Shamima Begum in an undated surveillance photo provided by police. (Metropolitan Police)

Will Begum Be Allowed Back?

The British government has stepped up efforts to block ISIS affiliates from returning to the UK on grounds that they pose a threat.

In cases of individuals involved in combat operations and who may have committed atrocities, the UK government has used a controversial new power to deprive them of British citizenship. In 2017, the new legal authority was used to strip 104 people of their British citizenship, compared to 14 people in 2016.

The government said stripping citizenship is “particularly important in helping prevent the return to the UK of dual-national British citizens involved in terrorism-related activity in Syria or Iraq.”

The power has also been extended to lower-level extremists and criminals, including Rochdale grooming-gang members.

However, the UK government draws a distinction between people who have actually fought under the banner of ISIS and those who joined the terror group as supporters.

British Security Minister Ben Wallace was reported by the BBC as saying that while the government might consider in case of jihadi brides—understood to fall into the latter category—the British government would consider helping them to come home.

He noted, however, that they would face the possibility of prosecution and a jail sentence for supporting a terrorist group.

Wallace said, as cited by The Telegraph, “The message is to all the people out there. If you have been out there against the advice of the foreign office to go and engage in support or activities of terrorism, you should be prepared to be—if you come back—questioned, investigated, and potentially prosecuted for committing terrorist offenses.”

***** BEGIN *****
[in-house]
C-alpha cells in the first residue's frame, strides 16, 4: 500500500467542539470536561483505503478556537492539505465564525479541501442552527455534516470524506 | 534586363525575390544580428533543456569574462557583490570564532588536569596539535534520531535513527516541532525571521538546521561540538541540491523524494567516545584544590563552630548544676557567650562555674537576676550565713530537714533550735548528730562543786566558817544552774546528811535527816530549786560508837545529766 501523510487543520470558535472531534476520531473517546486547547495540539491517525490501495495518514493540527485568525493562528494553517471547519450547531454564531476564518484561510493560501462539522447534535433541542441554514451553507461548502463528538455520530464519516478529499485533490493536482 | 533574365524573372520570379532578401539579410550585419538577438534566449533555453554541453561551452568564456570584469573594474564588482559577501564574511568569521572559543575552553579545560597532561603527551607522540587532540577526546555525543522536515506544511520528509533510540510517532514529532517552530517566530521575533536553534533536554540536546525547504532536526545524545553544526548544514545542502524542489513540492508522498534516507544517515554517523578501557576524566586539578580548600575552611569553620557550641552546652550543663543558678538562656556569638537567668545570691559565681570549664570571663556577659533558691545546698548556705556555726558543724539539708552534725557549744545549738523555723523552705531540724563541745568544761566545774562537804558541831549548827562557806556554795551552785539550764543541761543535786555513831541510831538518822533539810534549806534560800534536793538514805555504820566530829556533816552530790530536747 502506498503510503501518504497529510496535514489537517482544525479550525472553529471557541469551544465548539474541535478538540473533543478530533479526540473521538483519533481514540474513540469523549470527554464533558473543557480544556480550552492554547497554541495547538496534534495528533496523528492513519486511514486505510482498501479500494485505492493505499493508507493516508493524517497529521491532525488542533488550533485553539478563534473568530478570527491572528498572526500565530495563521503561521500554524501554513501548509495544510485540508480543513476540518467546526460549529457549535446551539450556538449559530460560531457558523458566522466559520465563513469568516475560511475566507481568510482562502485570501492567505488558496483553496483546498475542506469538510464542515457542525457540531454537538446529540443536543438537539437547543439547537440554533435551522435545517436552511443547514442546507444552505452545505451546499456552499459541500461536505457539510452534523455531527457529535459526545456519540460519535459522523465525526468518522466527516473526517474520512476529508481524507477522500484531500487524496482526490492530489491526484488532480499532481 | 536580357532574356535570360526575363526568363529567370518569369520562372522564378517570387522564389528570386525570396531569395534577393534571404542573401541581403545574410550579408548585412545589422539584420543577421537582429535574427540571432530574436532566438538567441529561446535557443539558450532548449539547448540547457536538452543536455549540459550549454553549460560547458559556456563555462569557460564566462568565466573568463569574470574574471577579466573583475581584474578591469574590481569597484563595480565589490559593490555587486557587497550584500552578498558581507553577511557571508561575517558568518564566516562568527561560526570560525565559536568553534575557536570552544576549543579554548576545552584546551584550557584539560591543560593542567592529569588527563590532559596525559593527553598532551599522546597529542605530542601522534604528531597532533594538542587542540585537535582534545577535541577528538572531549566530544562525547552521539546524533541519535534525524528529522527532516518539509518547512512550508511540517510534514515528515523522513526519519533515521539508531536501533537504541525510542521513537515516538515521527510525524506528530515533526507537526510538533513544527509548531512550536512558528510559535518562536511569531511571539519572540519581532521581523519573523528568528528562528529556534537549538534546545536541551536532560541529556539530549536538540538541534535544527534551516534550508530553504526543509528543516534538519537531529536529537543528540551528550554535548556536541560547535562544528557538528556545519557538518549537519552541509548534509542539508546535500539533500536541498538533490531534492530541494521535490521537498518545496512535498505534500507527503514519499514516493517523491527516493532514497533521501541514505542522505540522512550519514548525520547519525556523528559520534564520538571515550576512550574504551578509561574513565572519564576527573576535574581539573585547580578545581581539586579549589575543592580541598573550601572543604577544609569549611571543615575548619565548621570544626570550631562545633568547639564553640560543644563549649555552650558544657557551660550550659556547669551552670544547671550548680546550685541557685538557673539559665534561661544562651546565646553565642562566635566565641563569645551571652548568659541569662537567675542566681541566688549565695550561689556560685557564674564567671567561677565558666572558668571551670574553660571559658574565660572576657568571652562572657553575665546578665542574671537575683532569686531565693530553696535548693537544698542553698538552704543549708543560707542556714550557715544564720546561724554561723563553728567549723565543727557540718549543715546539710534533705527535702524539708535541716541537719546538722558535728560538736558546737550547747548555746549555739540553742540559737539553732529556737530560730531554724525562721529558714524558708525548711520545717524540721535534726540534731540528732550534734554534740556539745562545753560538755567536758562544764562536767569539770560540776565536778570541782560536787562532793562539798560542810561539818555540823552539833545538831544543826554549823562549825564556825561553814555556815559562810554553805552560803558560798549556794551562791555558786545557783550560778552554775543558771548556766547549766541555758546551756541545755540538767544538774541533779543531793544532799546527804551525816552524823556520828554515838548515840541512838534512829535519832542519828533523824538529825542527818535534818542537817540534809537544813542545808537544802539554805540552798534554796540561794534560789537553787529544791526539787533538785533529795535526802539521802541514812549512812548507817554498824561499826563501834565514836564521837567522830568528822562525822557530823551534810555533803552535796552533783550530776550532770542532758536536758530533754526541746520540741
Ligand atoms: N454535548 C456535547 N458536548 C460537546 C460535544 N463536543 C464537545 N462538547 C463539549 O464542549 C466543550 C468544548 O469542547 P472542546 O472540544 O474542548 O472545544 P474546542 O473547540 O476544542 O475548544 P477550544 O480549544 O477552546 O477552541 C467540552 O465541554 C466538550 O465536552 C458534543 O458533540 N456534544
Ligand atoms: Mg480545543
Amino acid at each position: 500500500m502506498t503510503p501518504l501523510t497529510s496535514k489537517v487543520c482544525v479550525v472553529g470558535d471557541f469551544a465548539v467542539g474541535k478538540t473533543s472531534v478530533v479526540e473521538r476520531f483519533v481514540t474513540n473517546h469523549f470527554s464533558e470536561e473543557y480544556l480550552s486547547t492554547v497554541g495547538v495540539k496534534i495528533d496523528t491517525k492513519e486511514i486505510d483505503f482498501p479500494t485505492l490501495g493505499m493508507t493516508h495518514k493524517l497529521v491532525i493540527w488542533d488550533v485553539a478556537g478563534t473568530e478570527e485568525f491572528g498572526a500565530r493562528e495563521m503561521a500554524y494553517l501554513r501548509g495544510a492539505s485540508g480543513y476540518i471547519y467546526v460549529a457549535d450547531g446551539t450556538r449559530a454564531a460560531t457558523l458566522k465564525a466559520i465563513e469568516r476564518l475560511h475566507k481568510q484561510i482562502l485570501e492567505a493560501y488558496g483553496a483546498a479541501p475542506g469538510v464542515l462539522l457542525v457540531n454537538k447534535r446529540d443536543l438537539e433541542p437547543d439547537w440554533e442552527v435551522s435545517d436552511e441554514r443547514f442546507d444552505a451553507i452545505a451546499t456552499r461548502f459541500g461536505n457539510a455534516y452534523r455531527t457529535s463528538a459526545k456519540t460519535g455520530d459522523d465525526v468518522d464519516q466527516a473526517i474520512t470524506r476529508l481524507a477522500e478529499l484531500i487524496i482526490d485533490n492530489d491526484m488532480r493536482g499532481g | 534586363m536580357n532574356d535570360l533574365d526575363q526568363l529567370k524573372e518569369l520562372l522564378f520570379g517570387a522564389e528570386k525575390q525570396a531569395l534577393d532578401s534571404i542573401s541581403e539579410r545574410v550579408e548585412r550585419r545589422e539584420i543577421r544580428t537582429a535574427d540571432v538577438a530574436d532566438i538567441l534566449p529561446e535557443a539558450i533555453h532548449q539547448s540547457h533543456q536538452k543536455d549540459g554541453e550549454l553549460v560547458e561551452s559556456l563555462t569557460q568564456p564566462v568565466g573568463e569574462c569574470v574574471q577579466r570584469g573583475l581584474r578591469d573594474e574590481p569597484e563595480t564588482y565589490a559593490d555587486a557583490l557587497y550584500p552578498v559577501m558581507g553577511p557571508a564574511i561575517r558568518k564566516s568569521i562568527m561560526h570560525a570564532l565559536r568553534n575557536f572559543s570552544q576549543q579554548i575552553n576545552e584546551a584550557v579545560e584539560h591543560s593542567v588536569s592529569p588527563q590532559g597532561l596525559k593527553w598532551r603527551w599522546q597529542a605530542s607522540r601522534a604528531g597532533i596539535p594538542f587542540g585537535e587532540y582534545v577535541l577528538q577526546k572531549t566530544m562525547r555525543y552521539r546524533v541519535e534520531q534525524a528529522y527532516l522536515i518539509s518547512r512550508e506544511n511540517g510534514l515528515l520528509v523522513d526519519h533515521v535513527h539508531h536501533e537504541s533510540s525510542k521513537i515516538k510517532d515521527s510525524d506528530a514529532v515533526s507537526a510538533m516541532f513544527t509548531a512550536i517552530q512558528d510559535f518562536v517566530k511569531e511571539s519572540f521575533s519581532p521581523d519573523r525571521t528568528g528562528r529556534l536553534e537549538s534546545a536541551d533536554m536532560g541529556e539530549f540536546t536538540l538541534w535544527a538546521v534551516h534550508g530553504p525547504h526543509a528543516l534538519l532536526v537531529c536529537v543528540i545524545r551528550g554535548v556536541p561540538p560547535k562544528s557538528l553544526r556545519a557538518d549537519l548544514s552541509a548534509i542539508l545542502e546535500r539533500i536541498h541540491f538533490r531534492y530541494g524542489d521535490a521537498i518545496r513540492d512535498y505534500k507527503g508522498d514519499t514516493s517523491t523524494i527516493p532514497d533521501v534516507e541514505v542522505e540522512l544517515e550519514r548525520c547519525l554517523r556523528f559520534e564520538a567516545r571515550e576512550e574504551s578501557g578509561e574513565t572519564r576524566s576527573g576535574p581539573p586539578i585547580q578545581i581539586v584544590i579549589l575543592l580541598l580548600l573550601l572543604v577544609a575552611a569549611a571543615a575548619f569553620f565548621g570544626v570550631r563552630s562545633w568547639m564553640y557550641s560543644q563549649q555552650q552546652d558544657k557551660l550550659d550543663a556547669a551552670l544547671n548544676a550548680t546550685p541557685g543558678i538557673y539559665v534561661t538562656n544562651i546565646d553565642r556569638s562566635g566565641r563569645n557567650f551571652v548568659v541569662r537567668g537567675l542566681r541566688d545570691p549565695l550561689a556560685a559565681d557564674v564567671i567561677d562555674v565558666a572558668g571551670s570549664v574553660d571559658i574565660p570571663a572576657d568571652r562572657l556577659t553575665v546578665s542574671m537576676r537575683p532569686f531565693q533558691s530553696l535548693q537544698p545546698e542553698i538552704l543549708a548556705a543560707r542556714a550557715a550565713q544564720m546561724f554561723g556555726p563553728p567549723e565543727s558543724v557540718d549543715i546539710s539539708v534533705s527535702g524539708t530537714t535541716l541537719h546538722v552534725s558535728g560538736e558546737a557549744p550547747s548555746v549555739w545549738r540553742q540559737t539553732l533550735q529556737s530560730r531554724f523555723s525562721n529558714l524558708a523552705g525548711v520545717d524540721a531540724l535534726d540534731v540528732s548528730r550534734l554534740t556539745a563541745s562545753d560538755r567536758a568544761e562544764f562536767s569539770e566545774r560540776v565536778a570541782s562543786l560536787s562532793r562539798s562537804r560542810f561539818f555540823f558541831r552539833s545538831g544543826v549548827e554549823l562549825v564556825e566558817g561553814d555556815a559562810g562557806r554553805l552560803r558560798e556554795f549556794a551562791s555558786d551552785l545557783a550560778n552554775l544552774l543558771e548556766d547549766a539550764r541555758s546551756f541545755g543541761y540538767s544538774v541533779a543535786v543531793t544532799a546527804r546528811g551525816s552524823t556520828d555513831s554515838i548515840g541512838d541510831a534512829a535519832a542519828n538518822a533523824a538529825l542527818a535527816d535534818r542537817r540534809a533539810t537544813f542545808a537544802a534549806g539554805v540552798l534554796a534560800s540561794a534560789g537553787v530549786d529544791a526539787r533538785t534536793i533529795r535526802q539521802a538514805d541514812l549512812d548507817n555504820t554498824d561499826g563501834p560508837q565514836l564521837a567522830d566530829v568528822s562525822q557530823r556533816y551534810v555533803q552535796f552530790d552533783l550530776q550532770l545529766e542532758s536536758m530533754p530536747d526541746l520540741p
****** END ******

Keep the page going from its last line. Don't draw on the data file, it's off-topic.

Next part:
Scared Third Child ‘Would Die’

Begum said that during her time with ISIS, her two other children died.

She said her decision to leave was in part because she was “frightened that the child I am about to give birth to would die like my other children if I stayed on.”

“That’s why I really want to get back to Britain because I know it will be taken care of—healthwise, at least,” she told the Times.

“I didn’t know what I was getting into when I left,” she told Sky News, “and I just was hoping that maybe for the sake of me and my child, they let me come back.

“I can’t live in this camp forever,” she added.

Trio of Runaway ISIS Brides

In a move that made headlines in Britain, the trio of teenaged London schoolgirls left stable family backgrounds in February 2015 to join what has been described as a murderous jihadi cult.

Begum and Abase were both 15, while Sultana was 16, when they flew from Gatwick Airport to Turkey, after telling their parents they were going out for the day.

runaway ISIS schoolgirls
(L-R) Kadiza Sultana, Amira Abase, and Shamima Begum in photos issued by police. (Metropolitan Police)

The girls later crossed the border into Syria.

While Sultana was reported to have been killed in an airstrike in 2016, Begum said she did not know what happened to her other friend.

Tom Ozimek
Tom Ozimek has a broad background in journalism, deposit insurance, marketing and communications, and adult education. The best writing advice he's ever heard is from Roy Peter Clark: 'Hit your target' and 'leave the best for last.'